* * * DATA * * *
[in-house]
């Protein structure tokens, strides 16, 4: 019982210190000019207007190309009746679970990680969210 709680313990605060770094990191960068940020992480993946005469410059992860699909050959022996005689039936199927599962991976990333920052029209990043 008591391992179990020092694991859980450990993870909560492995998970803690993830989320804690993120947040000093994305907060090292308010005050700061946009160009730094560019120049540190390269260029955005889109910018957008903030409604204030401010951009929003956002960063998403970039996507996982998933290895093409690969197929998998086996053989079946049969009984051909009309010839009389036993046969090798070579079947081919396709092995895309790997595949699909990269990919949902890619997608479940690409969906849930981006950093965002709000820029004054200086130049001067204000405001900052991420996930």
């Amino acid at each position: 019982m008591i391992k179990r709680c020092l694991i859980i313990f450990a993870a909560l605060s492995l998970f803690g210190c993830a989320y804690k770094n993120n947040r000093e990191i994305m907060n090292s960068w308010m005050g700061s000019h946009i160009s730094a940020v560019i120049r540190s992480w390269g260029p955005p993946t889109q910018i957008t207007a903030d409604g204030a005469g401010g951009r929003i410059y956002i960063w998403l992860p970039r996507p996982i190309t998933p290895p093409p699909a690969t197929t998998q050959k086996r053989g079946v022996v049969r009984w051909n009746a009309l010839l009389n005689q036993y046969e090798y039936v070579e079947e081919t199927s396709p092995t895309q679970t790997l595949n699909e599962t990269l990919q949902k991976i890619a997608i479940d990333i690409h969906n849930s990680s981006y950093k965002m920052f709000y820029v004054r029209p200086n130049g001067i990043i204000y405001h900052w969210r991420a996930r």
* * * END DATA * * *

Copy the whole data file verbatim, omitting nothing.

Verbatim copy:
[in-house]
């Protein structure tokens, strides 16, 4: 019982210190000019207007190309009746679970990680969210 709680313990605060770094990191960068940020992480993946005469410059992860699909050959022996005689039936199927599962991976990333920052029209990043 008591391992179990020092694991859980450990993870909560492995998970803690993830989320804690993120947040000093994305907060090292308010005050700061946009160009730094560019120049540190390269260029955005889109910018957008903030409604204030401010951009929003956002960063998403970039996507996982998933290895093409690969197929998998086996053989079946049969009984051909009309010839009389036993046969090798070579079947081919396709092995895309790997595949699909990269990919949902890619997608479940690409969906849930981006950093965002709000820029004054200086130049001067204000405001900052991420996930």
């Amino acid at each position: 019982m008591i391992k179990r709680c020092l694991i859980i313990f450990a993870a909560l605060s492995l998970f803690g210190c993830a989320y804690k770094n993120n947040r000093e990191i994305m907060n090292s960068w308010m005050g700061s000019h946009i160009s730094a940020v560019i120049r540190s992480w390269g260029p955005p993946t889109q910018i957008t207007a903030d409604g204030a005469g401010g951009r929003i410059y956002i960063w998403l992860p970039r996507p996982i190309t998933p290895p093409p699909a690969t197929t998998q050959k086996r053989g079946v022996v049969r009984w051909n009746a009309l010839l009389n005689q036993y046969e090798y039936v070579e079947e081919t199927s396709p092995t895309q679970t790997l595949n699909e599962t990269l990919q949902k991976i890619a997608i479940d990333i690409h969906n849930s990680s981006y950093k965002m920052f709000y820029v004054r029209p200086n130049g001067i990043i204000y405001h900052w969210r991420a996930r």